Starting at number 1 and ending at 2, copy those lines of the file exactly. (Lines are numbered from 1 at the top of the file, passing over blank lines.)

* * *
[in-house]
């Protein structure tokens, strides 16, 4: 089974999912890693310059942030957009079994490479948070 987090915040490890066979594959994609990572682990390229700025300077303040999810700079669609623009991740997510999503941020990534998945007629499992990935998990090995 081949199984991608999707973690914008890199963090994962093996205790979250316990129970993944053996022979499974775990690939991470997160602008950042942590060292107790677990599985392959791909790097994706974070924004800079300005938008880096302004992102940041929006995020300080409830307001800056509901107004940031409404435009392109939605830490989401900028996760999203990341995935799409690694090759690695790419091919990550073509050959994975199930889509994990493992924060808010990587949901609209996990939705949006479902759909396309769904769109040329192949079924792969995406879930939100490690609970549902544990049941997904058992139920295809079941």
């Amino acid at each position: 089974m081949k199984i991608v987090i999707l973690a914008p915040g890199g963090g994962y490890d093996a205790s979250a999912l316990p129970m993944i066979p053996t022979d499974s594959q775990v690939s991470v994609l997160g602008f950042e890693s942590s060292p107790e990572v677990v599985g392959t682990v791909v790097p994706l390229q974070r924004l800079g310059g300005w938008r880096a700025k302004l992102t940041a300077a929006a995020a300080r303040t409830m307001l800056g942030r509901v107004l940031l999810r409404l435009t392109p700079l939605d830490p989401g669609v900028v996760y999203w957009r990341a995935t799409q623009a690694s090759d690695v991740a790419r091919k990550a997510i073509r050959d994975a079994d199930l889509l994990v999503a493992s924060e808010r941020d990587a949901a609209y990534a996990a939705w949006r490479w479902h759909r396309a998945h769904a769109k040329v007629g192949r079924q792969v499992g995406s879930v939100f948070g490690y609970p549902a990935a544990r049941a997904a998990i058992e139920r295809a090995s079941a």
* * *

[in-house]
């Protein structure tokens, strides 16, 4: 089974999912890693310059942030957009079994490479948070 987090915040490890066979594959994609990572682990390229700025300077303040999810700079669609623009991740997510999503941020990534998945007629499992990935998990090995 081949199984991608999707973690914008890199963090994962093996205790979250316990129970993944053996022979499974775990690939991470997160602008950042942590060292107790677990599985392959791909790097994706974070924004800079300005938008880096302004992102940041929006995020300080409830307001800056509901107004940031409404435009392109939605830490989401900028996760999203990341995935799409690694090759690695790419091919990550073509050959994975199930889509994990493992924060808010990587949901609209996990939705949006479902759909396309769904769109040329192949079924792969995406879930939100490690609970549902544990049941997904058992139920295809079941």